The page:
You guys, the internet is full of wondrous things: lolcats and feminist dialogue and INTENSE analysis of obscure comic books and dreamy Instagram snaps of that salad your best friend ate for lunch yesterday. Now that one last thing the internet was missing has been ticked off: a step by step guide to how much it would cost to insure the characters of The Hobbit. So switch off your computers, stop your commenting. That's it. We're done. The world wide web is finally complete.
Allianz insurance experts Dr Nils Möckelmann and Andreas Hufgard recently totted up the figures so we wouldn't have to.
They argue when Azog loses his hand, he's entitled to compensation for pain and suffering, lost wages and treatment. Möckelmann and Hufgard have assumed he makes a cool 100 euros a day, which seems like good money, but I guess how many one-handed orcs are there, anyway?
They also make allowance for the fact that Azog doesn't need all that much compensation because of his 'exceptional constitution' and make reference to how he only took two days off work after losing his hand.
Makes you feel kind of bad about taking three days off for the flu last year, huh? So Azog can expect a tidy 5,700 euro payout from Thorin.
100 orcs are injured or slain and Möckelmann and Hufgard have estimated a pain and suffering damage of 5,000 euros per orc, with an additional 1,000 euros per orc for either treatment or funeral expenses. Each of the estimated 30 surviving orcs gets paid 100 euros, which adds up to 603,000 euros. Yeesh.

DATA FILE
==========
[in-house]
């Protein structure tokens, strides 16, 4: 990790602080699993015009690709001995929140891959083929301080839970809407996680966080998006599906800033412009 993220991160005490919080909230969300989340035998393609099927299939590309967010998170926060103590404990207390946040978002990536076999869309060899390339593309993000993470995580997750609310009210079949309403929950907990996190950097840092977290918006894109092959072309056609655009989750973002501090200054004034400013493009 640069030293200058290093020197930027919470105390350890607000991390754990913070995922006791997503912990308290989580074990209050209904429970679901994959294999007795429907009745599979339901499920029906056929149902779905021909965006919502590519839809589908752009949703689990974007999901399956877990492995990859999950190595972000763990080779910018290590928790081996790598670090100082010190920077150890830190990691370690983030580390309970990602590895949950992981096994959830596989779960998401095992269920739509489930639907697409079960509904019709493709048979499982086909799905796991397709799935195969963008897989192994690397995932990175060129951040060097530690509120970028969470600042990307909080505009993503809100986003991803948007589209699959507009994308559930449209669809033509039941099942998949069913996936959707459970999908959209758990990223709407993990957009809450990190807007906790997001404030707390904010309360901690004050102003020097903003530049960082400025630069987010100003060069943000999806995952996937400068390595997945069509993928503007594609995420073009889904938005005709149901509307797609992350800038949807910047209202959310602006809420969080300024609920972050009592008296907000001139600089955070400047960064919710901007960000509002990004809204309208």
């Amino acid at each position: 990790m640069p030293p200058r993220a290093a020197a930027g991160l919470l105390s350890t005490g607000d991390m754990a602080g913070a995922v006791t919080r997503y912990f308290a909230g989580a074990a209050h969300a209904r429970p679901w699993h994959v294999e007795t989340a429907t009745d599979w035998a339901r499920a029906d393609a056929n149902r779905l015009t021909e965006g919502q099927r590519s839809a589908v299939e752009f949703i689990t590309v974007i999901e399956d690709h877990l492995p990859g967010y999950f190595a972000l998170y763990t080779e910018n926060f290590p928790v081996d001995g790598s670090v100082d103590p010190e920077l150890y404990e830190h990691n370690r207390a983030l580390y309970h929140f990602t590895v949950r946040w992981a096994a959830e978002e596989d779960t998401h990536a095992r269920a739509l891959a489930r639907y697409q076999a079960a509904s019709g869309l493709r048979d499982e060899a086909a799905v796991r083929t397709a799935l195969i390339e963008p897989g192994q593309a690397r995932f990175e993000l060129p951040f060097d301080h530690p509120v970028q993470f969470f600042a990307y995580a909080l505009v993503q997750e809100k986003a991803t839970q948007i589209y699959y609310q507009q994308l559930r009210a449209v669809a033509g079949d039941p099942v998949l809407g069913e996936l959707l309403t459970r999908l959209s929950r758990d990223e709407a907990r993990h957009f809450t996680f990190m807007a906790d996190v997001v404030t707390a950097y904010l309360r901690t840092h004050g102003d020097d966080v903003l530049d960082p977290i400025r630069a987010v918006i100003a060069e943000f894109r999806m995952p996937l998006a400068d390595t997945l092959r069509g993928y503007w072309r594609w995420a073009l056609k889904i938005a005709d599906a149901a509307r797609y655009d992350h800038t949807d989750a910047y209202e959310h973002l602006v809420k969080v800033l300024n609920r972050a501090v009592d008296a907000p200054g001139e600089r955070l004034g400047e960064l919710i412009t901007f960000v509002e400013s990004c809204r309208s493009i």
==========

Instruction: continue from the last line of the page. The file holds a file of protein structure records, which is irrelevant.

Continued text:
But the payout that's really going to hit the insurance company where it hurts will be for the Warg Riders. Möckelmann and Hufgard put an estimated value of 100,000 euros on each of the endangered giant wolves. So when 25 of them end up stabbed, injured or dead they'd be paying the riders (who we're guessing are their owners, right?) a 2,500,000 euro payout.
However, when three trolls get turned to stone there's diddly squat for Mr Insurance to pay out since there's no one to claim the payment and no funeral expenses are required as a stone troll acts as its own gravestone (how recession-friendly!). Similarly, when five stone giants break each other up into thousands of pieces, it's considered an 'act of nature', so no payment changes hands.
So, Middle Earth insurance companies will be paying a massive 3,108,700 euros after The Hobbit.